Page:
Plan Administrator
The individual, group or corporation named in the plan document as most responsible for the operation of the plan. The plan sponsor is generally the plan administer if no other entity is named.

Plan Loan
Loan from a participant's accumulated plan assets, not to exceed 50% of the balance or $50,000, whichever is less. Loans are an optional plan feature.

Plan Sponsor
The entity responsible for establishing and maintaining the plan, almost always the employer.

Plan Year
The calendar, policy or fiscal year for which plan records are maintained.

Prohibited Transaction
A category of activity regarding plan assets that is prohibited by ERISA. These activities include transactions with a party-in-interest, including, sale, exchange, lease, or loan of plan securities or other properties. Any treatment of plan assets by the fiduciary that is not consistent with the best interests of the plan participants is a prohibited transaction

Profit Sharing Plan
A company-sponsored plan funded only by company contributions. Company contributions may be determined by a fixed formula or may be at the discretion of the board of directors. Whereas the overall amount of contribution made by the employer may be left to the employers discretion, the “allocation” of such contributions between eligible employees is always defined by a formula.

Qualified Domestic Relations Order (QDRO)
A judgment, decree or order that creates or recognizes an alternate payee's (such as former spouse, child, etc.) right to receive all or a portion of a participant's retirement plan benefits.

Qualified Joint and Survivor Annuity (QJSA)
An annuity with payments continuing to the surviving spouse after the participant's death, equal to at least 50% of the participant's benefit.

Qualified Plan
Any plan that qualifies for favorable tax treatment by meeting the requirements of section 401(a) of the Internal Revenue Code and by following applicable regulations. Qualified plans include 401(k) and deferred profit sharing plans.

The action of moving plan assets from one qualified plan to another or to an IRA within sixty days of distributions, while retaining tax-deferred status.

Roth 401(k)
A 401(k) feature that allows employees to make elective contributions on an after-tax basis. Qualified distributions from these plans, including both the Roth contributions and their associated earnings, are distributed tax-free.

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Safe Harbor Rules
Provisions that exempt certain individuals or kinds of companies from one or more regulations.

Savings Incentive Match Plan for Employees
See SIMPLE Plan.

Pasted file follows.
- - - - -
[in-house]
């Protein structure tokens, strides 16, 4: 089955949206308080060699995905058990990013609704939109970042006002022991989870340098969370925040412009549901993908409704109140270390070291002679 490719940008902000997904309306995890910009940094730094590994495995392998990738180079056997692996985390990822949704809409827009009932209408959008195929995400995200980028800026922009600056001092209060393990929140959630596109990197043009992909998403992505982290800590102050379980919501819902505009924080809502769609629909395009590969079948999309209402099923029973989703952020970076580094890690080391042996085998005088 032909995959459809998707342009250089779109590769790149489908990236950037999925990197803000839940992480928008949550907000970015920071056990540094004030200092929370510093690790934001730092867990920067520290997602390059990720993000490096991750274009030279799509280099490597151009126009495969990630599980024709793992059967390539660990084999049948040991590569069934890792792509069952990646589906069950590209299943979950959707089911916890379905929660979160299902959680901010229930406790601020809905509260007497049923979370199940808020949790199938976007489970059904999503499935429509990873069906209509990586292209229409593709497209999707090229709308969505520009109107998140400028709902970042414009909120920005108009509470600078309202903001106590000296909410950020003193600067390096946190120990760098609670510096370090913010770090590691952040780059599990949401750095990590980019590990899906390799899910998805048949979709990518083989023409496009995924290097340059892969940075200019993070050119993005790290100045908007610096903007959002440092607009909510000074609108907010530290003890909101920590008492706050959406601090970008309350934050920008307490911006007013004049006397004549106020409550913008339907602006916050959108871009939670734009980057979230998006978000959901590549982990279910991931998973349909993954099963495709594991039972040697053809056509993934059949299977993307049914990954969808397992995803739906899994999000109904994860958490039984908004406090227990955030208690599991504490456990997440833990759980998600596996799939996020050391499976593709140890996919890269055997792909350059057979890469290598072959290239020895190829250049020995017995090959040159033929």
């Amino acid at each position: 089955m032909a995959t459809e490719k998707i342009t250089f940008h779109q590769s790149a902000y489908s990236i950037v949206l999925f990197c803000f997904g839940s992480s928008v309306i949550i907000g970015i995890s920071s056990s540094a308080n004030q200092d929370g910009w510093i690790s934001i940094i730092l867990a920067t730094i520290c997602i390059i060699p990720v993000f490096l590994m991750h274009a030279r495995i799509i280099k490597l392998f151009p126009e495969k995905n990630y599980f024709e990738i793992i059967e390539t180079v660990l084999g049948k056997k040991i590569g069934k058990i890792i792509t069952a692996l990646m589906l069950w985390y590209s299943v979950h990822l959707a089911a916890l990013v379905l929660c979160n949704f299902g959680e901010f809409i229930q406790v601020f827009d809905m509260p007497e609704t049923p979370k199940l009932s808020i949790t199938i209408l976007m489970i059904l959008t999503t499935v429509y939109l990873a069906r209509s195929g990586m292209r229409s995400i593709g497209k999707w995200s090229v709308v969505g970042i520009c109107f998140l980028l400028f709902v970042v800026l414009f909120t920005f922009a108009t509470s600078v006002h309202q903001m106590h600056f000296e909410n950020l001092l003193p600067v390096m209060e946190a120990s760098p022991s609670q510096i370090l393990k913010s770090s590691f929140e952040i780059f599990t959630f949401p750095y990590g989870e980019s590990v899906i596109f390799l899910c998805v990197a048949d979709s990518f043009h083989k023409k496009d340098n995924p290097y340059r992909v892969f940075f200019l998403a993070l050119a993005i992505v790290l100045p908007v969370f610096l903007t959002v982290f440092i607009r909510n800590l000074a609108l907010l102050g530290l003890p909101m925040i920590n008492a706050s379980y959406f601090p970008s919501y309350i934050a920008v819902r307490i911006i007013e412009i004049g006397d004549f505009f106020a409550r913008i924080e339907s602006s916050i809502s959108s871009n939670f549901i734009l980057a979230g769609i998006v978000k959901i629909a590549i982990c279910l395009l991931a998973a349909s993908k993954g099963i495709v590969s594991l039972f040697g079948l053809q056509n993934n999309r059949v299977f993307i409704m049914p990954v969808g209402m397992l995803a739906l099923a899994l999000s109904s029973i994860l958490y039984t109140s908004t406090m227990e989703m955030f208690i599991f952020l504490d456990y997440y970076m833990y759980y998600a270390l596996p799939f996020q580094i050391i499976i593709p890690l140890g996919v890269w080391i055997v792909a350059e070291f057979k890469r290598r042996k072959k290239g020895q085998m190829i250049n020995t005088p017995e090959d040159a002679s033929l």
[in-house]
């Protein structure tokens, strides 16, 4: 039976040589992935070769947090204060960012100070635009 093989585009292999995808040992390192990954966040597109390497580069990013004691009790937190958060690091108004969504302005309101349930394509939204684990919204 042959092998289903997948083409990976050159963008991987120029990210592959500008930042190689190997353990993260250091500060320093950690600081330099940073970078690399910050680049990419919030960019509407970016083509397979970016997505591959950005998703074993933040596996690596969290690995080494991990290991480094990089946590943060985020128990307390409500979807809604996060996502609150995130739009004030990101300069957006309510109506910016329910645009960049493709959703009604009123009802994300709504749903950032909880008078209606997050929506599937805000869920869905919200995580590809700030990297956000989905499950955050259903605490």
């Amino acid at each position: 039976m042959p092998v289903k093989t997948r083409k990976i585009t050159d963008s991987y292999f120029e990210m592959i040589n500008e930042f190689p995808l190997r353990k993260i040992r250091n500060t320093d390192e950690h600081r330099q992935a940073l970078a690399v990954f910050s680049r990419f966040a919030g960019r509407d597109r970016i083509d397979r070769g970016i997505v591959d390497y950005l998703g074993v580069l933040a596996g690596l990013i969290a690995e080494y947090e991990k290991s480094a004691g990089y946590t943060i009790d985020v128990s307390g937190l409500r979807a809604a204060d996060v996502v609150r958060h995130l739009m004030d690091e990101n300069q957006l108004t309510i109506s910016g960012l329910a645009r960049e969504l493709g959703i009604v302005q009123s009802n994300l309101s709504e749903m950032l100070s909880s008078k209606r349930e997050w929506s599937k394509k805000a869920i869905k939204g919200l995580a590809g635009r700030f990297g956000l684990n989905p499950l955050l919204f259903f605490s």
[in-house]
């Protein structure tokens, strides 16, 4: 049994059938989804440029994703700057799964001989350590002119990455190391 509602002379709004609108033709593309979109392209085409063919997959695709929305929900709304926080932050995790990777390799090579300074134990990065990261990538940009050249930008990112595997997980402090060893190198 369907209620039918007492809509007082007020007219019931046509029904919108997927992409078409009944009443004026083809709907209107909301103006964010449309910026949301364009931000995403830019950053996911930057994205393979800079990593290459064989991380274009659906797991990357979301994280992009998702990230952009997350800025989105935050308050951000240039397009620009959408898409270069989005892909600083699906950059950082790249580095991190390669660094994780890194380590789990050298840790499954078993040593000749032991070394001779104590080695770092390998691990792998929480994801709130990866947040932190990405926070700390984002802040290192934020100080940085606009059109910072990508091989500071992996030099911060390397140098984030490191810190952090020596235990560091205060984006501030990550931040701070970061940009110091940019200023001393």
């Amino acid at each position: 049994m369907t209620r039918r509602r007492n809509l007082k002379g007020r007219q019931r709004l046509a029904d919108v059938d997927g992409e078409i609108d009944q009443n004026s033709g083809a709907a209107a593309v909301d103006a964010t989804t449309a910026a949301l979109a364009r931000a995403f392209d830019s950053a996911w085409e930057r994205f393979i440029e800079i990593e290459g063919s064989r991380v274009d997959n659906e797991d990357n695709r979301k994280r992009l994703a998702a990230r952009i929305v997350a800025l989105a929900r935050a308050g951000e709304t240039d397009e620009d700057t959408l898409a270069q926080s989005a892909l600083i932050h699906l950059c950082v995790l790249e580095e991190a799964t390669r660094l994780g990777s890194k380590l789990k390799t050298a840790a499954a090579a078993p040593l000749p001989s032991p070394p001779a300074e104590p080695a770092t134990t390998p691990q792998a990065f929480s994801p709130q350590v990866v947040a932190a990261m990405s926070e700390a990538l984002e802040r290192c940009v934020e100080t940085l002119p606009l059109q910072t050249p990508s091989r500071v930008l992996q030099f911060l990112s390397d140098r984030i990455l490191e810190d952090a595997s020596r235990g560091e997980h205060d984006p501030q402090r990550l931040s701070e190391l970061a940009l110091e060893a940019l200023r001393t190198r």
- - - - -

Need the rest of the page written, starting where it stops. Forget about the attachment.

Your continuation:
Schedule SSA
A form that must be filed by all plans subject to ERISA Section 203 minimum vesting requirements. The schedule, which is attached to Form 5500, provides data on participants who separated from service with a vested benefit but were not paid their benefits.

Service Provider
A person or entity that provides any type of service to the plan, including managing assets, recordkeeping, providing plan education, and plan administration.

SIMPLE Plan (savings incentive match plan for employees)
A type of defined contribution plan for employers with 100 or fewer employees in which the employer matches 100% of employee deferrals up to 3% of compensation or provides non-elective contributions up to 2% of compensation. These contributions are immediately and 100% vested, and they are the only employer contribution to the plan. SIMPLE plans may be structured as individual retirement accounts (IRAs) or as 401(k) plans.

Simplified employee-pension plan (SEP)
A defined contribution plan in which employers make contributions to individual employee accounts (similar to IRAs) for all eligible employees.

Stock Bonus Plan
A defined contribution plan in which company contributions are made in the form of company stock.

Summary Annual Report
A report that companies must file annually on the financial status of the plan. The summary annual report must be automatically provided to participants every year.

Summary of Material Modifications
A notice that is distributed to plan participants summarizing “material changes” made to a plan’s document provisions.

Summary Plan Description (SPD)
A simplified document describing the features of an employer-sponsored plan. The primary purpose of the SPD is to disclose the features of the plan to current and potential plan participants. ERISA requires that certain information be contained in the SPD, including participant rights under ERISA, claims procedures and funding arrangements. Sometimes referred to as an “employee booklet”.

Target-Benefit Plan
A type of defined contribution plan in which company contributions are based upon the age of an employee as well as their compensation. It is designed to provide a theoretical (“target”) benefit
to each participant upon retirement. The plan does not guarantee that such benefit will be paid; the actual benefit provided will be determined by the amount in the participant's account at retirement. It is a hybrid of a money-purchase plan and a defined-benefit plan.

Tax Sheltered Annuity (TSA)
Also known as a 403(b) plan, a TSA provides a tax shelter for 501(c)(3) tax exempt employers (which include public schools). Employers qualifying for a TSA may defer taxes on contributions to certain annuity contracts or custodial accounts.

Top Heavy Plan
A plan in which 60% of account balances (both vested and non-vested) are held by certain highly compensated employees. NOT to be confused with a 401(k) plan which fails either the ADP or ACP test.

The individual, group of individuals, bank, or trust company having fiduciary responsibility for holding plan assets.

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The participants’ ownership right to company contributions.

Vesting Schedule
The structure for determining participants' right to company contributions that have accrued in their individual accounts, similar to their “ownership interest” in their employer contributed accounts. In plans with graduated vesting, vesting occurs in specified increments